Parlington Hall :: Newspaper Articles, with references to
Skyrack Express Clippings
The Skyrack ran an article on Friday March 3rd 1961, following a visit to Parlington at the beginning of that week by their photographer. The article described what he found, as a caption to the photograph shown below, "All that remained of the hall when our photographer called at the beginning of this week. Some outbuildings are still standing"
Perhaps the last Picture of the Hall
Article as it appeared in the Skyrack Express
The Skyrack Express, Friday, March 3, 1961
END OF A STATELY HOME IN A BEAUTIFUL SETTING
Parlington Hall a stately home which has stood for many centuries in the middle of beautiful parkland near Aberford, is almost demolished. At one time a home of considerable importance, it had not been lived in for very many years and was becoming structurally dangerous.
It was owned by Mrs Y. Stubbs-Trench-Gascoigne, daughter of Sir Alvary and Lady Gascoigne, of nearby Lotherton Hall. The Gascoigne family goes back 1,000 years.
The parish of Parlington was bought in 1545-6 by the Gascoignes from Thomas, Lord Thomas Gascoigne, Sir Alvary's grandfather and the present owners great-grandfather.
Parlington Hall was last occupied by Col Frederick Charles Wentworth.
The oldest part of the house - the west wing - probably dated from the early 17th century. The house was a foremost country home 100 years later, at the time of Sir John Gascoigne, the fifth baronet. His son Sir Edward added to and beautified it.
The drawing room wing was erected in about 1800 from materials of a demolished portion of Church House, Aberford - Sir Charles Turner's house.
Corrections to the Newspaper Account
Sadly the epitaph written for the demise of the hall in the newspaper contained a number of inaccuracies. The second paragraph concerning the ownership and the Gascoigne pedigree; the bloodline of the Gascoigne family ceased at the death of Sir Thomas Gascoigne in February 1810. Mrs Yvonne Strutt (Married name) took the extended family name after an official name change to Strutt-Trench-Gascoigne, she had been bequethed much of the estate from her father Sir Alvary and her step-mother Lady Gascoigne, leaving Lotherton as a separate entity which enabled Sir Alvary and Lady Gascoigne to bequeth the Hall to Leeds City.
The third paragraph concerning the initial purchase of the estate, is wholly wrong, apart from the date! Parlington and its environs were bought from Thomas Lord Wentworth, the points about Sir Alvary's grandfather etc are irrelevant.
In the last paragraph, the last occupant was Col Frederick Charles Trench-Gascoigne, died 1905. He was Sir Alvary's grandfather! The remaining points are generally true, however some clarification should be added regarding the drawing room. The connection with Sir Charles Turner is as follows: Sir Charles was known to Sir Thomas Gascoigne, and he had married a Mary Turner and they had two daughters. Around a year or so after the death of Sir Charles, Sir Thomas married his widow, it is therefore likely that Church House then became part of the Gascoigne estate, thus enabling Sir Thomas to make use of the stone from the dismantling of part of Church House in his new extension at Parlington, being the Drawing Room.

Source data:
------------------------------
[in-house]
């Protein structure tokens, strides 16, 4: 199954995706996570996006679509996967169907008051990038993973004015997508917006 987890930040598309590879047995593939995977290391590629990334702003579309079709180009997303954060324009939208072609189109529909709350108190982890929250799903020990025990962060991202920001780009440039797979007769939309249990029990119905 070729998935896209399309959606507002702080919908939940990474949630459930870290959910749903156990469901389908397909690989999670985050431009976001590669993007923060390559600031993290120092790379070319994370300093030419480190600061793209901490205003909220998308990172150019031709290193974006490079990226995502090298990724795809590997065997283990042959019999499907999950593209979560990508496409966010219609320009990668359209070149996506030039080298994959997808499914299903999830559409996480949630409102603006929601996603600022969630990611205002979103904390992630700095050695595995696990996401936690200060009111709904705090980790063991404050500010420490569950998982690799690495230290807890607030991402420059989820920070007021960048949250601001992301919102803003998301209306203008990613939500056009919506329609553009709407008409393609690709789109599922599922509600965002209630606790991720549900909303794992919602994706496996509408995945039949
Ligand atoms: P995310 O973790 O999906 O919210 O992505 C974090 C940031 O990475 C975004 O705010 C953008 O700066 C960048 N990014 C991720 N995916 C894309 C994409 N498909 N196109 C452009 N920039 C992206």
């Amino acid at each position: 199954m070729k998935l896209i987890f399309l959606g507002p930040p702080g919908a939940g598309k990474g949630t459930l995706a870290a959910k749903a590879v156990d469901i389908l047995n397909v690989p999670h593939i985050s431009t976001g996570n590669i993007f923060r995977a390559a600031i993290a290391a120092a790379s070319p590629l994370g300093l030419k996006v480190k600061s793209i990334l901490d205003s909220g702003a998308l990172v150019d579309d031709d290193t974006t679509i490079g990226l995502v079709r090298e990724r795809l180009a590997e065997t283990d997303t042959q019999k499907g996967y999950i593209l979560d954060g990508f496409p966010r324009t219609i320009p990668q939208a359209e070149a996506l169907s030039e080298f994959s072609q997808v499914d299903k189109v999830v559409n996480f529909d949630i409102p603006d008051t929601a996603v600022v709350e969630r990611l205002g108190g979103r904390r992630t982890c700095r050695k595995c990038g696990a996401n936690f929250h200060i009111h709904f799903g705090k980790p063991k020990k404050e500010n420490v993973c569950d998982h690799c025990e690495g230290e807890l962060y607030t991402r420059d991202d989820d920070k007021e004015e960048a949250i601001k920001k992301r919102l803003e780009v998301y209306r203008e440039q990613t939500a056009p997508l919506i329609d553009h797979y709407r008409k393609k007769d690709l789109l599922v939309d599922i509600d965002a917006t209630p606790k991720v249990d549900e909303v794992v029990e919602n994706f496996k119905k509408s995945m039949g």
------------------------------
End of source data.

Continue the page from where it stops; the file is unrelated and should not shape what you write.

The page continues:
Evidence of the Cedars of Lebanon
Photographs taken by George Fowler Jones in the late nineteenth century, which I hope at some point to be able to publish here, show the two large cedar trees on the east side of the hall. This is the only picture which gives a clue to how long they remained. The woodman did tell me that they lost their respective crowns and had to be felled. But no-one is clear when that was, from the earlier pictures it was evident that steel hausers were holding up some of the heavy boughs, so their existence up to the sixties is good news. The locations of the cedars were drawn on the plan of Parlington from 1885, and using this I have found the remnants of the trunk and roots in the cherry plantation that now covers this area.
I must add that although this is a poor photograph from the newspaper, the tree looks to be in reasonable order at that time, also just on the left of the photograph is a second cedar, again shown on the 1885 plan.
For many years the local builders in Aberford, the Oldfields were engaged in works to the estate, I recall speaking to the youngest of them, who remembered that his elder brothers had worked for the Gascoignes' on the final destruction of the old hall, so at the time of these pictures, they must have been hacking away at the masonry and carting it away to a dump somewhere!
Thanks to David Teal for digging out the Skyrack article, which he came across while researching about Barwick in Elmet at Leeds Central Library. [November 08 2009] David also has a web site about his old property in Stutton, near Tadcaster.
Sir Thomas Gascoigne Last of the Gascoigne bloodline.
National Monuments Record Pictures 1952 by Herbert Felton.
Plan of Parlington from 1885 the cedar trees are on the left of the plan, beyond the semi-circular ended conservatory.
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